Sowing the Banff way

One of the makers of sowing machines in north-east Scotland was George W. Murray & Co., Banff Foundry, Banff.

12971028_462045287322110_8382619169091399672_oIn 1868 the company exhibited a one horse corn drill and a two horse corn drill at the Highland Show.  In 1870 its sowing machines included a small sized corn drill, a medium sized corn drill, a combined land roller and grass seed sower as well as a turnip sowing machine.  A few years later in 1877 they included a turnip and mangold sower, hand seed drill, and a broadcast sowing machine. 

The company also made a range of other implements and machines, for which it was well-renowned and won a number of medals from the Highland and Agricultural Society of Scotland.  In 1870 they included double furrow ploughs, double furrow ploughs with combined subsoilers, drill ploughs, horse rakes, a turnip cutter on wheels, zig zag harrows, corn bruisers and an oil cake breaker.  The company was also one of the few Scottish implement and machine makers to exhibit its manufacturers internationally, doing so at the Vienna International Exhibition of 1873.

12973509_462045323988773_7755854215769111457_oWhen G. W. Murray gave up his business in 1897, the Banff Foundry was taken over by Watson Brothers, which called themselves “Watson Brothers (successors to G. W. Murray & Co), Banff Foundry”.  Like George W. Murray, it also continued to make a range of agricultural implements and machines including reapers, turnip drills, field rollers and harrows.  William Watson, one of the brothers, died in 1924, after which the Foundry changed ownership to become Banff Foundry & Engineering Co. Ltd.  It continued in business until 1951 when a new company was proposed Banff Foundry & Engineering Co. (1951), Ltd which continued until 1954.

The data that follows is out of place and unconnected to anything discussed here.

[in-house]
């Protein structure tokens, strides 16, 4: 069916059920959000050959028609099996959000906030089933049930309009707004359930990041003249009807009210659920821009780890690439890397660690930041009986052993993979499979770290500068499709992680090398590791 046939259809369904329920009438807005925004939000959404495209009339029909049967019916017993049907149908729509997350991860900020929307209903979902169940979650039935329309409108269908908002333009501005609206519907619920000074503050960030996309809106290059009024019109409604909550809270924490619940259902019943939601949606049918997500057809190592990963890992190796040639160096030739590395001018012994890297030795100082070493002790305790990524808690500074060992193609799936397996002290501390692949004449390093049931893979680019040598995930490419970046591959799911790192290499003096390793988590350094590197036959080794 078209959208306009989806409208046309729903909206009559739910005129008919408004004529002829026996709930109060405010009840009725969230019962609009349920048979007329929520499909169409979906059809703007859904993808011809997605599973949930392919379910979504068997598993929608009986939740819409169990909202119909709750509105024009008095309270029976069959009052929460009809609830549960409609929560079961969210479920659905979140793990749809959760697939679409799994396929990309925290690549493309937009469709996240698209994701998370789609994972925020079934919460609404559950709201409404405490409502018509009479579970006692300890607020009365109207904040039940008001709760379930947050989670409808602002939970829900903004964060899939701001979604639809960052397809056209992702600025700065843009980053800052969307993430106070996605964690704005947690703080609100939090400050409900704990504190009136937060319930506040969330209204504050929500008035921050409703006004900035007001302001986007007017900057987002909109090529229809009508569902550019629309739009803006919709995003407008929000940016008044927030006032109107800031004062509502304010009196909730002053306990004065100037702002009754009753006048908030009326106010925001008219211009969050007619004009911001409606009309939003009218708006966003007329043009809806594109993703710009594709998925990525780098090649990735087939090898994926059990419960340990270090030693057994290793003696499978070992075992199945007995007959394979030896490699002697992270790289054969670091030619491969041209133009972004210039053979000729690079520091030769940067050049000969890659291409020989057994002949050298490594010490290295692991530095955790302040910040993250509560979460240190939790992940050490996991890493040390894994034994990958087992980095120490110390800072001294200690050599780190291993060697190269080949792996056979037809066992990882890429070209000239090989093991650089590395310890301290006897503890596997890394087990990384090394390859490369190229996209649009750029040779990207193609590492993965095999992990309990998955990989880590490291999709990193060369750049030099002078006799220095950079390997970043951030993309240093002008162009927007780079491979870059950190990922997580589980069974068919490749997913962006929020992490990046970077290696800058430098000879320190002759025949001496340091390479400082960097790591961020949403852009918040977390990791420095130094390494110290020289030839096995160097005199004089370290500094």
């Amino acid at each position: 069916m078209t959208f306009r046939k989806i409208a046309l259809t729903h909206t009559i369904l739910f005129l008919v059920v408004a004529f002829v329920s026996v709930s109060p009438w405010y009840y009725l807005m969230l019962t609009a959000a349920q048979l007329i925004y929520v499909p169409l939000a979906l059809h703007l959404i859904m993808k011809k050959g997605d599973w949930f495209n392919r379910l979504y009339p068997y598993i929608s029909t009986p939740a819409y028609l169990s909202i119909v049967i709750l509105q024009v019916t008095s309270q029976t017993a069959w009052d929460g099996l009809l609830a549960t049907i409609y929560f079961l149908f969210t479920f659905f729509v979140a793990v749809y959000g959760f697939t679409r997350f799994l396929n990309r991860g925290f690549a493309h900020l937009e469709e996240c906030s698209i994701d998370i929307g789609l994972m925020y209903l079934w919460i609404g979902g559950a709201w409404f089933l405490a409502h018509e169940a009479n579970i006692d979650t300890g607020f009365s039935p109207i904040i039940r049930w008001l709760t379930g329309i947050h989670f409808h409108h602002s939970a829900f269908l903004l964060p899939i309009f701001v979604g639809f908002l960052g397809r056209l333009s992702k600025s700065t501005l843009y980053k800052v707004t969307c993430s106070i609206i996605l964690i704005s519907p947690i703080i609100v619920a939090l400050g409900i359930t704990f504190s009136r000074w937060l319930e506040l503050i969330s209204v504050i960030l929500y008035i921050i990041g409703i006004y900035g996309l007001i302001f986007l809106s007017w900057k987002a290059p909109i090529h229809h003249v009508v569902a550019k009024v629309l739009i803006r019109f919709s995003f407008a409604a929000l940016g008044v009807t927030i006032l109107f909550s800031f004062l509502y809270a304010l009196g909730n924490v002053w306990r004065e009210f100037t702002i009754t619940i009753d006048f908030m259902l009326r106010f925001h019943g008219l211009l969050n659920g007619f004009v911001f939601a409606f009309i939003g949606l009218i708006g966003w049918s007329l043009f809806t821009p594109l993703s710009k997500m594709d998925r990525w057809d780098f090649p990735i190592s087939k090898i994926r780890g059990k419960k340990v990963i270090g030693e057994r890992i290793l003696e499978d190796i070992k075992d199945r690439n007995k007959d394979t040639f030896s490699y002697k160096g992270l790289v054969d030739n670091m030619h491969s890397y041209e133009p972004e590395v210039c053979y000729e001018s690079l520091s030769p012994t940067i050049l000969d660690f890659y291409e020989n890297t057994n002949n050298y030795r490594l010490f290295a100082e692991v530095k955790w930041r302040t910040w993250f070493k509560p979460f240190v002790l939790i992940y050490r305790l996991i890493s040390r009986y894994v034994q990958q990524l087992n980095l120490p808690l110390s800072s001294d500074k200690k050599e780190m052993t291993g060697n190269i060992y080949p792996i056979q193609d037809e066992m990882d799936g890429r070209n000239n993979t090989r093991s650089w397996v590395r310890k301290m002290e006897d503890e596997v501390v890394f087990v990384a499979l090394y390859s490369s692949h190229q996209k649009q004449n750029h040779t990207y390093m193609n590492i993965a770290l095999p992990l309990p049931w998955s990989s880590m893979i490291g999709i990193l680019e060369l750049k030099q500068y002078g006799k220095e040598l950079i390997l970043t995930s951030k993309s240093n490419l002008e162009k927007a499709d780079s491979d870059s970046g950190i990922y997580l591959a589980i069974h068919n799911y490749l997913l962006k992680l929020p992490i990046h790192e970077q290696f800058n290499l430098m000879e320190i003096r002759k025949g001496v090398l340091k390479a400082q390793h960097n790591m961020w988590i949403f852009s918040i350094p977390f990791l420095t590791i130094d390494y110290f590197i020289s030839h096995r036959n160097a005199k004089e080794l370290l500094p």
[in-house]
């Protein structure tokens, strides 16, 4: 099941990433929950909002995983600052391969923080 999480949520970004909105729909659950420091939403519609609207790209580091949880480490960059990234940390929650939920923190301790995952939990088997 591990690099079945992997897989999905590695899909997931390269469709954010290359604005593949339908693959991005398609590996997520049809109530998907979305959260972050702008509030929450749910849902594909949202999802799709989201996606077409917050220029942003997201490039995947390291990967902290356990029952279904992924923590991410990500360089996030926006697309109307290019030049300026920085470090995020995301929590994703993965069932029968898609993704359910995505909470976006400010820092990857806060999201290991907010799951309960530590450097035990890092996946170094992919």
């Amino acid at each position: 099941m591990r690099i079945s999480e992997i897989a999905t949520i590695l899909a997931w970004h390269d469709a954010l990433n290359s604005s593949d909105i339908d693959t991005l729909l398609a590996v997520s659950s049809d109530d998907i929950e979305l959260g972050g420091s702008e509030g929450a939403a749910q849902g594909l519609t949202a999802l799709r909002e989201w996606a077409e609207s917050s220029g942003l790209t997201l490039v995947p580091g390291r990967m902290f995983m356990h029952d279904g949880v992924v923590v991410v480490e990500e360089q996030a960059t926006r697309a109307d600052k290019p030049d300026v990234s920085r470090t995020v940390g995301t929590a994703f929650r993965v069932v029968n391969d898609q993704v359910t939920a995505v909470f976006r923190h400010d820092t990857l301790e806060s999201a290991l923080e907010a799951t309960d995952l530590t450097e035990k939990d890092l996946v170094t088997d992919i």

A letterhead from 1951 sheds some light on the earlier history of the company.  It states “Banff Foundry & Engineering Co., Ltd, agricultural implement makers and engineers, incorporating G. W. Murray & Watson Bros. est. 1820.”

There are still a few implements and machines from the Banff Foundry that can be seen around the vintage rallies today.  When you look at them, you are reminded of a long-established and well-renowned Scottish business with an international reputation.

The seed barrows made by the Banff Foundry, were seen at the New Deer Show, July 2014.

© 2016 Heather Holmes